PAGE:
The increasing use of big data in the medical industry has left some concerned regarding their rights to privacy, though some companies are working on blockchain and cryptography applications to address the issues.
California-based startup blockdoc is one such digital health and security company that is using advanced cryptography. Another is Blue Cross (Asia-Pacific) Insurance, which earlier this year said it was the first in Hong Kong to introduce blockchain into the local industry.
Because of blockchain’s immutability and record-keeping functionalities, as well as its use of cryptography, it has been hyped for its use in the healthcare sector to improve management, the processing of insurance claims, and to accelerate research.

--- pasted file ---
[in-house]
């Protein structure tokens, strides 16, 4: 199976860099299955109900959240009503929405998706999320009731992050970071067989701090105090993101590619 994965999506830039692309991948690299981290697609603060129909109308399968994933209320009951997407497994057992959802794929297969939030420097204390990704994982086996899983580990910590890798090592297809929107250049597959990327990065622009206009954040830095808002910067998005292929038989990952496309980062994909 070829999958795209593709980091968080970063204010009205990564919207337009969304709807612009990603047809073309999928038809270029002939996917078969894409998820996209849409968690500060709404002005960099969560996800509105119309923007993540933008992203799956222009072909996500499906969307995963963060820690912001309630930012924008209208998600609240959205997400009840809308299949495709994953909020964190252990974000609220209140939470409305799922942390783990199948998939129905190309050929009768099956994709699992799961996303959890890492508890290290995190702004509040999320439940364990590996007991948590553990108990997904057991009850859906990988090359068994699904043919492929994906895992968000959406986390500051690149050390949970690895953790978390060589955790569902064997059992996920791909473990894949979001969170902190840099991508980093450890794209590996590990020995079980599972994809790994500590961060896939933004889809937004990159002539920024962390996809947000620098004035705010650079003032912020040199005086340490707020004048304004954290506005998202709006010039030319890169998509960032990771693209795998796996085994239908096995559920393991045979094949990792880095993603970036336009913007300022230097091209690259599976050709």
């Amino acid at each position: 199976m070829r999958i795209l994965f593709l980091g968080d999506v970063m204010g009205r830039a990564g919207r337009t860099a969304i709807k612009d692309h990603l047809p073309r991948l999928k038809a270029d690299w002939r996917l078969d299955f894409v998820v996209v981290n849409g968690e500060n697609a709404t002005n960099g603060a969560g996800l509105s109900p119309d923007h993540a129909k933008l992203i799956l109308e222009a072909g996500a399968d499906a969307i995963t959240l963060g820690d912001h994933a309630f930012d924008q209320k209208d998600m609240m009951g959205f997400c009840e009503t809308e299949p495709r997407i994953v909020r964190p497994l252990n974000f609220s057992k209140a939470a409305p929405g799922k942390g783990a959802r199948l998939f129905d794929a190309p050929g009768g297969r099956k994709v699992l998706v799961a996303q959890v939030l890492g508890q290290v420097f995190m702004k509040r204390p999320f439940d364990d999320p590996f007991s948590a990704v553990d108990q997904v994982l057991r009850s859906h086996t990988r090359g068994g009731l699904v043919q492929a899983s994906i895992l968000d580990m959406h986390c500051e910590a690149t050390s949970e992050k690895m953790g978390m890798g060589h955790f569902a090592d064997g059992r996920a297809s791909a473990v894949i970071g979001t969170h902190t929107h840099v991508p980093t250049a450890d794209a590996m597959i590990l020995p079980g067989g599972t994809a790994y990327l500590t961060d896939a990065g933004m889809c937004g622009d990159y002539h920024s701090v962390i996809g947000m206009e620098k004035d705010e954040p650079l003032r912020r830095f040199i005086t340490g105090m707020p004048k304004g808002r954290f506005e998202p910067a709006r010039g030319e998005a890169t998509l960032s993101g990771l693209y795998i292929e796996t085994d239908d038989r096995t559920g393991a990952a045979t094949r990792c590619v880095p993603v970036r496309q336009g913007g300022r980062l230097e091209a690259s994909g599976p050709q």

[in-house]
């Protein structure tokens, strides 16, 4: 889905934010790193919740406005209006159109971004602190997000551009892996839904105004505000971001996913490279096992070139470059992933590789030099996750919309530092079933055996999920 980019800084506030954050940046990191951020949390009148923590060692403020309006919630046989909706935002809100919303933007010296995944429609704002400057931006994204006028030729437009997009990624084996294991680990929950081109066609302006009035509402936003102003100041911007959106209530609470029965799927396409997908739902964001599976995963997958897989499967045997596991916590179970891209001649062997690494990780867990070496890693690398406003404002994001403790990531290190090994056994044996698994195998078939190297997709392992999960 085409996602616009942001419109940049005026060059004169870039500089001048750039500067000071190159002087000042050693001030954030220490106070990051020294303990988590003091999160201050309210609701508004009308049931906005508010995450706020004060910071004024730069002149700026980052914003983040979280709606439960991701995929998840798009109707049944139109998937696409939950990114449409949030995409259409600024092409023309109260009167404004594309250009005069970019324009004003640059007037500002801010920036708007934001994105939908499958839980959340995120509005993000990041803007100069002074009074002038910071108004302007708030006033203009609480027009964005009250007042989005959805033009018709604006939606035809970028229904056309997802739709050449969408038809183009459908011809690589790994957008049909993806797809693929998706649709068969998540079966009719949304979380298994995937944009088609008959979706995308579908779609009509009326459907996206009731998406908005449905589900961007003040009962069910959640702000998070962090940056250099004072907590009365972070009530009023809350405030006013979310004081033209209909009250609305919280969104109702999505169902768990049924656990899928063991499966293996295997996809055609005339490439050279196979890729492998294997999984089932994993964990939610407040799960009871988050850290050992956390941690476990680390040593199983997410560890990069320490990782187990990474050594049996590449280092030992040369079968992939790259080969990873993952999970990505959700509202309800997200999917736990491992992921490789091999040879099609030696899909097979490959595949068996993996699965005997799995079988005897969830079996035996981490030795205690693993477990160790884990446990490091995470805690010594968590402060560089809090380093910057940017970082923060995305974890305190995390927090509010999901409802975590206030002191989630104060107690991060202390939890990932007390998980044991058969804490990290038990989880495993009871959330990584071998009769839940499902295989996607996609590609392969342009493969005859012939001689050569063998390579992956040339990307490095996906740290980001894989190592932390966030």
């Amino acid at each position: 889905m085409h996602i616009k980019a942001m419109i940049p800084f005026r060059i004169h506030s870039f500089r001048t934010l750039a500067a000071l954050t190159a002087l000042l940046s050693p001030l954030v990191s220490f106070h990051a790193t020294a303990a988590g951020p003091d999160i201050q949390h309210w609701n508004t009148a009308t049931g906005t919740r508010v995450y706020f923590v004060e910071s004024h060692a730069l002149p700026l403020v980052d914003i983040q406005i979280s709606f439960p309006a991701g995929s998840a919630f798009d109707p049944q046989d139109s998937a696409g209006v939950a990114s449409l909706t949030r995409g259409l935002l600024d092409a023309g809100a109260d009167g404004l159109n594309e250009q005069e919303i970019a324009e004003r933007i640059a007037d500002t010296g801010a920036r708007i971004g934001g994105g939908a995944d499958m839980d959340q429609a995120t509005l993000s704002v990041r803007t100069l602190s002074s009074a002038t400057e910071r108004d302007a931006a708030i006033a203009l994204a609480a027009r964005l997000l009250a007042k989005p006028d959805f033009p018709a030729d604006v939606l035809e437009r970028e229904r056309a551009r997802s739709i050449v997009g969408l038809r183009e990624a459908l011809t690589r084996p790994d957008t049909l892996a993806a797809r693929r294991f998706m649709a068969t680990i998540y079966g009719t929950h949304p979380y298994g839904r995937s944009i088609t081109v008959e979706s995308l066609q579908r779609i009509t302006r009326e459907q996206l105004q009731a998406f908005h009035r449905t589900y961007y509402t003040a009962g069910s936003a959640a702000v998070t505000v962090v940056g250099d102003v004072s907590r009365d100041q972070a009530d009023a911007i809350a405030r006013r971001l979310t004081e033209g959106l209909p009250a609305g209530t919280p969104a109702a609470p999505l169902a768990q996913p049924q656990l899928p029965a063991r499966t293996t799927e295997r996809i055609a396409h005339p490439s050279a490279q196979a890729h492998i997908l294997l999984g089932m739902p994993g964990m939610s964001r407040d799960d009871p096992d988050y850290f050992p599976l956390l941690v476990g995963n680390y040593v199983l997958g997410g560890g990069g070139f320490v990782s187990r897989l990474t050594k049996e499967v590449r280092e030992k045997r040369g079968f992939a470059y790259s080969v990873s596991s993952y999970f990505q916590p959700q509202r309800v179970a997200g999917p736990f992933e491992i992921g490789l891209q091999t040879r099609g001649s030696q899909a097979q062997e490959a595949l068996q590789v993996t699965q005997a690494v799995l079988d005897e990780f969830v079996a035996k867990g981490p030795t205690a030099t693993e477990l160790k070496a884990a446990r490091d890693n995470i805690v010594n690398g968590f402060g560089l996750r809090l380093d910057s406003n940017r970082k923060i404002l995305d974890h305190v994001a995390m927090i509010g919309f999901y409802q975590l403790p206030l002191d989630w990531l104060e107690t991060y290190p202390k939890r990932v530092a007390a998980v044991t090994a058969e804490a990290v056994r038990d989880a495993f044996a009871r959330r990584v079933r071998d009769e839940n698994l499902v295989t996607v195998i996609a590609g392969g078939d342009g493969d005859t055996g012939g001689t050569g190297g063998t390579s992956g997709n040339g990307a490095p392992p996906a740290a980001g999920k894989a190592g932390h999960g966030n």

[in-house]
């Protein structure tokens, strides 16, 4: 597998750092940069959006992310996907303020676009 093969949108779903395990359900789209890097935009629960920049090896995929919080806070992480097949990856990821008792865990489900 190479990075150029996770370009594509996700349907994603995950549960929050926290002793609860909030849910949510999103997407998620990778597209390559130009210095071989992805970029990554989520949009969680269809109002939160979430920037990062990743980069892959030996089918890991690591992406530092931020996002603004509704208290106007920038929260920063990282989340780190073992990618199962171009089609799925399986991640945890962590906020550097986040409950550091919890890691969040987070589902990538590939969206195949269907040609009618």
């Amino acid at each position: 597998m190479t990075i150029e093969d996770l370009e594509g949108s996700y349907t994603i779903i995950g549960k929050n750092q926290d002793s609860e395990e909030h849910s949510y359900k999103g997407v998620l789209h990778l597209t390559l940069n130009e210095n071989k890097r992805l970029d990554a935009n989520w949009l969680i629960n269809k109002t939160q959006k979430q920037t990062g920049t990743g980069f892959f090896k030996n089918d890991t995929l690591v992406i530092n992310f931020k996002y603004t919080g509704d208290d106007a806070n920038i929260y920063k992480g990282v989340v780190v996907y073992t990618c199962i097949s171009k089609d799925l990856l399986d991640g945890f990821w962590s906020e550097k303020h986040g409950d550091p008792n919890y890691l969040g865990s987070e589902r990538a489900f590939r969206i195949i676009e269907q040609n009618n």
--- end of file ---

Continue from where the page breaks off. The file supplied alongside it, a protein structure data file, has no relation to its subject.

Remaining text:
Some use cases of blockchain technology involve the recovery of data subjects’ rights, writes Hyung-Jin Yoon from the Department of Biomedical Engineering and Medical Big Data Research Center, Seoul National University College of Medicine, Seoul, Korea.
“Medical data should be possessed, operated, and allowed to be utilized by data subjects other than hospitals. This is a key concept of patient-centered interoperability that differs from conventional institution-driven interoperability.”
However, he warned that there are a number of challenges yet to be addressed in blockchain, such as data standards, scalability, speed, incentives, governance, and further issues in security and privacy.